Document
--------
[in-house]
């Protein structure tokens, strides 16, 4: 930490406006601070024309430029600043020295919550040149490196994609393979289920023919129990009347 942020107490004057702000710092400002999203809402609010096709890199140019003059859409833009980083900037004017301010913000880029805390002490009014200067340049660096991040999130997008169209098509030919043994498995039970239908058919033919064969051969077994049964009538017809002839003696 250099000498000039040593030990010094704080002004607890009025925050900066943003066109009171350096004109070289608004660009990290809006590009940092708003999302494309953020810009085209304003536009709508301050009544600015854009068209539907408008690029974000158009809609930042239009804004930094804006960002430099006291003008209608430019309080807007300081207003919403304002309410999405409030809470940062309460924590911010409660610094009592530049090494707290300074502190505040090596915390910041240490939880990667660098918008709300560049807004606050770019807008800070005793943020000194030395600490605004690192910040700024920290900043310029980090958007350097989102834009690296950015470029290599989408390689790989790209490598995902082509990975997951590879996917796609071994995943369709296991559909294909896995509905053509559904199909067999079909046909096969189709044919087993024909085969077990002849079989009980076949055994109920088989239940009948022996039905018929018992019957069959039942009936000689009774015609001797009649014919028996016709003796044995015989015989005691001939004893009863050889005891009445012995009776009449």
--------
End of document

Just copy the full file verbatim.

[in-house]
């Protein structure tokens, strides 16, 4: 930490406006601070024309430029600043020295919550040149490196994609393979289920023919129990009347 942020107490004057702000710092400002999203809402609010096709890199140019003059859409833009980083900037004017301010913000880029805390002490009014200067340049660096991040999130997008169209098509030919043994498995039970239908058919033919064969051969077994049964009538017809002839003696 250099000498000039040593030990010094704080002004607890009025925050900066943003066109009171350096004109070289608004660009990290809006590009940092708003999302494309953020810009085209304003536009709508301050009544600015854009068209539907408008690029974000158009809609930042239009804004930094804006960002430099006291003008209608430019309080807007300081207003919403304002309410999405409030809470940062309460924590911010409660610094009592530049090494707290300074502190505040090596915390910041240490939880990667660098918008709300560049807004606050770019807008800070005793943020000194030395600490605004690192910040700024920290900043310029980090958007350097989102834009690296950015470029290599989408390689790989790209490598995902082509990975997951590879996917796609071994995943369709296991559909294909896995509905053509559904199909067999079909046909096969189709044919087993024909085969077990002849079989009980076949055994109920088989239940009948022996039905018929018992019957069959039942009936000689009774015609001797009649014919028996016709003796044995015989015989005691001939004893009863050889005891009445012995009776009449």